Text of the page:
Thursday, April 24, 2008


One of the most common reactions I get when people visit my garden is expressions of surprise that I have a clothesline. The sanctimonious side of me wants to ask why they don't have a clothesline. We tolerate utility meters, poles, and wires, propane tanks, satellite dishes, stand pipes, dog runs and cages, cars, asphalt driveways, and concrete sidewalks in our gardens; why shouldn't we find room for something as valuable these days as a clothesline. And in keeping with my life style gardening theme, I find some gratification in hanging my clothes up to dry, although I do begrudge the extra time it takes.

Tuesday, April 15, 2008

Subtley vs. the Big Show

One of my favorite aspects of my early spring garden is the search for small emerging growth, especially when flowers are involved. I mentioned on a previous post how winter aconite scattered sparsely in my rockery gave me a different sort of satisfaction than the scores or sometimes even thousands typically displayed in dramatic massings. I was reminded of a similar sense of satisfaction as I recently discovered my double bloodroot (Sanguinaria canadensis 'Multiplex') emerging, each enscheathed by a leaf. They will be an eye full when they open, but I love this stage at least as much.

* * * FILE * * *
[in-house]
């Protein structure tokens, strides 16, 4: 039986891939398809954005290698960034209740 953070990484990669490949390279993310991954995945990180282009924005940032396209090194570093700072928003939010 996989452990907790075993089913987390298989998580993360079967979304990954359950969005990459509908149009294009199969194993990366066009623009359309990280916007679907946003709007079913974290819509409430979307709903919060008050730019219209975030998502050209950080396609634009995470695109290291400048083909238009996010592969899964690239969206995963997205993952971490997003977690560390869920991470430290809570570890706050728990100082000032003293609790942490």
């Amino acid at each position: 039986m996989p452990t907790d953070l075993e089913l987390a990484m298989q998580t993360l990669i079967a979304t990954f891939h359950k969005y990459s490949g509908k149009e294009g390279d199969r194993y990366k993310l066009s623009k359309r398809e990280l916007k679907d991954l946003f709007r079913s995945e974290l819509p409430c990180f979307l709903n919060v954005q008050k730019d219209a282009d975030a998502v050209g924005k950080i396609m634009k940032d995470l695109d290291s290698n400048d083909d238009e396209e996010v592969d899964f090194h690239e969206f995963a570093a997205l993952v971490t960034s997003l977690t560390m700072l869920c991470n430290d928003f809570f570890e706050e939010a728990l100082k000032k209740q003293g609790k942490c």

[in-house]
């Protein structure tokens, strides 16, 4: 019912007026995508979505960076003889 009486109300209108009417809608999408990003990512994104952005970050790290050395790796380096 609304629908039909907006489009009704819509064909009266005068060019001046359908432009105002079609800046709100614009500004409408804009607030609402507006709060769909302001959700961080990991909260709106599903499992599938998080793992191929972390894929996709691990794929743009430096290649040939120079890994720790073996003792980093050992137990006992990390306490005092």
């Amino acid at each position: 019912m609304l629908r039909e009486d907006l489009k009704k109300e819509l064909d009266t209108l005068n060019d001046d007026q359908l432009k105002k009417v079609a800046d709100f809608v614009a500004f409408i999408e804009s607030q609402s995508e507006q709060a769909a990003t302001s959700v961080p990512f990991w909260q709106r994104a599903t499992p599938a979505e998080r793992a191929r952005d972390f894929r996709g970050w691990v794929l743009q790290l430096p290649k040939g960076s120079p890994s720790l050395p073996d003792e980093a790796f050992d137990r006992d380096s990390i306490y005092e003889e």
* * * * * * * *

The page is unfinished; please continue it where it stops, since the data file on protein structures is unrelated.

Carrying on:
Thursday, April 3, 2008


I laughed at myself yesterday (2 April 2008) when I saw this lone tiny little flower in my early spring garden. In 2005 I bought this bulb for $15.00. Two years later it hasn't done much. I was seduced by esoterica, a common disease among gardeners. Meet Shibateranthis pinnatifida, also known slightly less esoterically as Eranthis pinnatifida. It's a charming little Japanese woodland native but given it size, its $15.00 price, and little apparent proclivity for multiplication I don't think I used my garden budget very wisely when I bought this.
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Tuesday, April 1, 2008

Common Plant in an Special Venue

It has been a long winter and a slowly developing spring here in north central Ohio. Typically Eranthis hyemalis (winter aconite) is long gone by 29 March when this picture was taken. What I like about this picture is that I planted my winter aconites in my rockeries rather than in the swaths they are typically used for. It is a common plant often taken for granted as a patch of early spring yellow. As a scattering of individual plants peaking out of rockery I think they take on a sort of rarefied air to themselves as something to be savored, a precious thing to be closely observed.
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